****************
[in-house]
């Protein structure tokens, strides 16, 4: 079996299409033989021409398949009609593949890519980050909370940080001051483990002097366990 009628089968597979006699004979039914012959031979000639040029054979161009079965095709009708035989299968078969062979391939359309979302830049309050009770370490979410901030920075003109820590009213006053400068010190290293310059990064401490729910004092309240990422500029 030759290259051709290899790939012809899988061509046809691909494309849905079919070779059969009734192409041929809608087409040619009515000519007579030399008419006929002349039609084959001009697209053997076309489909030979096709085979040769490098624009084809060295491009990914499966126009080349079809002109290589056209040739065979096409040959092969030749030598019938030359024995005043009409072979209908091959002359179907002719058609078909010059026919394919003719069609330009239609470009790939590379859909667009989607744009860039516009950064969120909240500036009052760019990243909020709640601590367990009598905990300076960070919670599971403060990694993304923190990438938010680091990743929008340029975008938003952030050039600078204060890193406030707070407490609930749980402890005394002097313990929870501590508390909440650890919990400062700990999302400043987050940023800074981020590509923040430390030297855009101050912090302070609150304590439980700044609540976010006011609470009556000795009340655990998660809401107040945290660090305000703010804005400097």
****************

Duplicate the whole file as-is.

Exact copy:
[in-house]
């Protein structure tokens, strides 16, 4: 079996299409033989021409398949009609593949890519980050909370940080001051483990002097366990 009628089968597979006699004979039914012959031979000639040029054979161009079965095709009708035989299968078969062979391939359309979302830049309050009770370490979410901030920075003109820590009213006053400068010190290293310059990064401490729910004092309240990422500029 030759290259051709290899790939012809899988061509046809691909494309849905079919070779059969009734192409041929809608087409040619009515000519007579030399008419006929002349039609084959001009697209053997076309489909030979096709085979040769490098624009084809060295491009990914499966126009080349079809002109290589056209040739065979096409040959092969030749030598019938030359024995005043009409072979209908091959002359179907002719058609078909010059026919394919003719069609330009239609470009790939590379859909667009989607744009860039516009950064969120909240500036009052760019990243909020709640601590367990009598905990300076960070919670599971403060990694993304923190990438938010680091990743929008340029975008938003952030050039600078204060890193406030707070407490609930749980402890005394002097313990929870501590508390909440650890919990400062700990999302400043987050940023800074981020590509923040430390030297855009101050912090302070609150304590439980700044609540976010006011609470009556000795009340655990998660809401107040945290660090305000703010804005400097």